Sunday 30 September 2018

Review: The Nameless Arte & Traditional Witchcraft

The Nameless Arte has become one of my favourite annual conference on witchcraft and magic. It primarily focuses on traditional witchcraft and folk magic practises from the British Isles, which is one of my own main areas of interest, but also looks at the origins of magic from around the world.

This year's event took place yesterday in its usual venue of a community centre in Westcliff-on-Sea on the Essex coast. It seems right that a conference on traditional witchcraft should take place in a community centre, because the folk magic of bygone times was community magic. It involved the folklore and beliefs of ordinary people rather than ceremonial magic done by the wealthy or members of the intellectual elite.

Nevertheless, one of the talks yesterday was about ceremonial magic - Andy Mercer, occult researcher and author of The Wicked Shall Decay, spoke about John Dee and the origins of  the Enochian system. It was a fascinating talk in which Andy gave a down-to-earth and practical view of Dee and Kelly's system, its origins and where to find out more if you want to give it a go yourself. One of the things I really like about The Nameless Arte is that the talks are all by practitioners for practitioners. The speakers rightly assume that the delegates have a good deal of experience behind them already. You don't get talked down to.

My favourite talks were on the core subjects of traditional witchcraft, by folk magic practitioners. George Hares (Mr Shadowboy) spoke on British Folk Magic - A Living Tradition and Ash William Mills looked at the history of Scotland’s Cunning Folk, Charmers and Magical Traditions. I took notes during their lectures and I'll be blogging in more depth about them over the next week or so.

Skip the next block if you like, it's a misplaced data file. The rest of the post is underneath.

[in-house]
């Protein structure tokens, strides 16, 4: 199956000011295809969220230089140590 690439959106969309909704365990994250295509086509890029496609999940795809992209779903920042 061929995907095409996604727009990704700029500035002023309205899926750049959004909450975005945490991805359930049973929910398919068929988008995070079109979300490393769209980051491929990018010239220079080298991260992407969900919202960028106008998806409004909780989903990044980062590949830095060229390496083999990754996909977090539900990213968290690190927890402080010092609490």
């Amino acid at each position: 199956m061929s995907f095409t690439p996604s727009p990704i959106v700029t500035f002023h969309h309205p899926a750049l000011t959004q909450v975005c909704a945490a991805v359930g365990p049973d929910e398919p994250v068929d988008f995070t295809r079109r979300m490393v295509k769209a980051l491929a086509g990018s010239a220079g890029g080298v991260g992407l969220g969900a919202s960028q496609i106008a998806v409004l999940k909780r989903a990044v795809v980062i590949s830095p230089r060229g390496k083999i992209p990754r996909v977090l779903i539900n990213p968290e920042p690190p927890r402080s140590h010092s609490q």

On non-British subjects, occultist Richard Ward talked about the Origins of Sorcery in Haitian Vodou and Egyptian magic specialist Mogg Morgan gave a lecture titled Egypt's gift - Heka, Magick and Witchcraft. Mogg related the importance of the power of eyes in Ancient Egypt and in European folklore concerning the evil eye and the power of harm in a malicious gaze.

Andrew Collins, who lives locally and is well known as author of numerous books including The Black Alchemist and From the Ashes of Angels, was the MC for the day - as he was the previous years. He also talked about the Shamanism of Siberia and Legacy of the Denisovans, which started with an exploration of why doing or saying things nine times is a common tradition in the folk magic of England and Scotland, then went on to look at possible origins in ancient Siberian shamanism.

It isn't just the talks that make The Nameless Arte so enjoyable - it is a lovely, small, friendly conference with a great market of stalls. I bought a new cauldron when I was there, which I will also be posting a photo of on my blog later. Refreshments are available throughout the day, including vegan wraps, delicious cakes and unlimited cheap refills of coffee. There's also a pleasant garden outside where you can sit and chat during the lunch break.

I also ought to mention that Westcliff-on-Sea's high street is close by and has numerous superb charity shops. One of my friends at the event bought herself a lovely handbag in one of them - it was embellished with a chain of metal charms and I was quite envious of her find.

You can view Andrew Collins' page on Amazon and also view The Wicked Shall Decay on Amazon.

The photos show one of the slides from The Nameless Arte, Ash William Mills and Andrew Collins testing out the slide projector and the marketplace.

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